Kurt Cobain's Mom Selling Late Nirvana Rocker's Childhood Home
Family is open to turning the house into a museum dedicated to musician's memory
This month marks the 20th anniversary of Nirvana’s final studio album, and fans aren’t just able to buy a new “super deluxe” box set to celebrate the occasion. They can also buy the childhood home of late frontman Kurt Cobain, complete with his mattress.
Cobain’s mother, Wendy O’Connor, is putting the tired, 1.5-story bungalow two hours southwest of Seattle on the market this week.
To help sell it, the family is offering a glimpse into the early life of its tortured and talented son through photos shot at the house, including one of a chocolate-frosted birthday cake for the then youngster and a shot of a teenage Cobain smiling, guitar in hand, in his messy room.
The home, last assessed at less than $67,000, is being listed for $500,000. It’s a short walk from a riverfront park dedicated to Cobain’s memory, and the family said it would welcome a partnership to make the home into a museum. His room still has the stencil-like band names Iron Maiden, Led Zeppelin he reportedly put on the walls, as well as the holes he put in them.
“We’ve decided to sell the home to create a legacy for Kurt, and yes, there are some mixed feelings since we have all loved the home and it carries so many great memories,” Cobain’s sister, Kim Cobain, said in an emailed statement. “But our family has moved on from Washington, and [we] feel it’s time to let go of the home.”
The house, a 1923 structure with dingy carpeting, water-stained wooden shingles on some interior walls and a recent coat of yellow paint, is on East First Street in Aberdeen, a gritty and struggling former timber town at the mouth of the Chehalis River near the southwest Washington coast.
Cobain’s parents bought it in 1969, when Kurt was 2. He lived there until they separated when he was 9, and again with his mom during his later teen years.
The heroin-addicted Cobain committed suicide in Seattle in 1994, at age 27, after a meteoric career that popularized the Pacific Northwest’s heavy, muddy “grunge” rock. The last of Nirvana’s three studio albums In Utero, came out in September 1993, and Universal Music Group has released a remastered version and a “super deluxe” box set.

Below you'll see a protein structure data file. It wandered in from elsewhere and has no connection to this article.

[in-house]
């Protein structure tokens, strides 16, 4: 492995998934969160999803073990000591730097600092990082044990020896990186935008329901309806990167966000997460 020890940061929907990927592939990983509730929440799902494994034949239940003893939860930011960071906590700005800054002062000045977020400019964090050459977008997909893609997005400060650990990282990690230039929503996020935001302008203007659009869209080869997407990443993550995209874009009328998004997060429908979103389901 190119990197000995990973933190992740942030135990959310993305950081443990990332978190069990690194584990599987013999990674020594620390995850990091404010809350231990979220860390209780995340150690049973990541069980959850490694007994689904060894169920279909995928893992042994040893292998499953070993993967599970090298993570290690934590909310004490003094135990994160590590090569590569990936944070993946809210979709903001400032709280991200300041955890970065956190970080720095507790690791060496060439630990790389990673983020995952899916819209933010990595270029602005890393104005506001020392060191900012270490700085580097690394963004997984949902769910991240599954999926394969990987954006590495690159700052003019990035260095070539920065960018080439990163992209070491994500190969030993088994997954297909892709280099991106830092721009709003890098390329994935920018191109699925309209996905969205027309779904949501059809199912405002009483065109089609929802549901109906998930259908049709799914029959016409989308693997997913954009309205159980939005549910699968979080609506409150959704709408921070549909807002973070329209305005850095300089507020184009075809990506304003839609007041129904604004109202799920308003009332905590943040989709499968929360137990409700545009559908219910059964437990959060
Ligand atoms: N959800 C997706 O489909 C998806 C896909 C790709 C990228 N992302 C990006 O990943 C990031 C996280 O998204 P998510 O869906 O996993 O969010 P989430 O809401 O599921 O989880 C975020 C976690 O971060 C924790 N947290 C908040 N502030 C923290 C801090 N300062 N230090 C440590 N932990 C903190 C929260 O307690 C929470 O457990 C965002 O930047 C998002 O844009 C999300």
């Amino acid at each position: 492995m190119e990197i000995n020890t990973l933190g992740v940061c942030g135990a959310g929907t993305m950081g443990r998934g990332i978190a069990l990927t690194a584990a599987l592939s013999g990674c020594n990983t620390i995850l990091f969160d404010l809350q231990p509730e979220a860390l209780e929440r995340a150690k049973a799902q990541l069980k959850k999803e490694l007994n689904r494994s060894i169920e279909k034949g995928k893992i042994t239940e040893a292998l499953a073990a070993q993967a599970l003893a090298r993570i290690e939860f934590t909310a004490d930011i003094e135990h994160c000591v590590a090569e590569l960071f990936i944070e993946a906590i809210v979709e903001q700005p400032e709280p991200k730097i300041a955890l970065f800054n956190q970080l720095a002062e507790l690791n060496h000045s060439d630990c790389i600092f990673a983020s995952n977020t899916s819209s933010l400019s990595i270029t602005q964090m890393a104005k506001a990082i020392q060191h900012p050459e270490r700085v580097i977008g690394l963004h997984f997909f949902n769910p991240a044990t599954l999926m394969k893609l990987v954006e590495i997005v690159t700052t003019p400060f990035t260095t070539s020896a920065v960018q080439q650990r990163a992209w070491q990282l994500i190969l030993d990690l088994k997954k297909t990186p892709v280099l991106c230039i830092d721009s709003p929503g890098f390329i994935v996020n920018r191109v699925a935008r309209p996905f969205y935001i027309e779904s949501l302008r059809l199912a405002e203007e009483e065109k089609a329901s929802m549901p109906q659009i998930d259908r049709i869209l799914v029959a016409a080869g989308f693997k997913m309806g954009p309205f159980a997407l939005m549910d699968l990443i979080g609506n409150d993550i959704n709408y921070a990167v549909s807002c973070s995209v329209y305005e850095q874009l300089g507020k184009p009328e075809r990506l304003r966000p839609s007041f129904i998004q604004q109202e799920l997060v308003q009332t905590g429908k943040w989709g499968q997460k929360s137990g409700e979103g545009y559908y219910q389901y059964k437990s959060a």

A Happy Childhood
Cobain described his early childhood in Aberdeen as happy. As author Charles R. Cross noted in his Cobain biography, Heavier Than Heaven, he would ride his bike around the small yard and pound on a set of Mickey Mouse drums his parents bought him.
In one event that entered family lore, Cobain’s father, Don, trapped a rat in a garbage can in the garage. Don tried to spear it with a broomstick, but the rodent clambered up the handle, over Don’s shoulder to the ground and across Kurt’s toes to safety prompting endless laughter from the 5-year-old.
But his parents’ divorce scarred him deeply. At one point, he scrawled “I hate Mom, I hate Dad” on his bedroom wall, Cross wrote.
“It’s a place where he had very fond memories, but it’s the house where his parents got divorced,” Cross said in an interview. “He couldn’t wait to get away, but it’s a place that helped shape who he became.”
The home was last lived in by a family friend four years ago. According to The Agency, the Beverly Hills, Calif.-based luxury real estate firm marketing the property, it features the dining room table and hutch from when Cobain lived there. Cobain’s mattress is tucked away in a musty upstairs crawl space.
Cobain lived in about 20 houses in his life, Cross said, and this isn’t the first one offered for sale based on its connection to rock history.
In 2002, an Oregon couple bought a home in nearby Montesano for $42,500. When they learned that Cobain had lived there with his father from 11 to 15, they sold it for $210,000.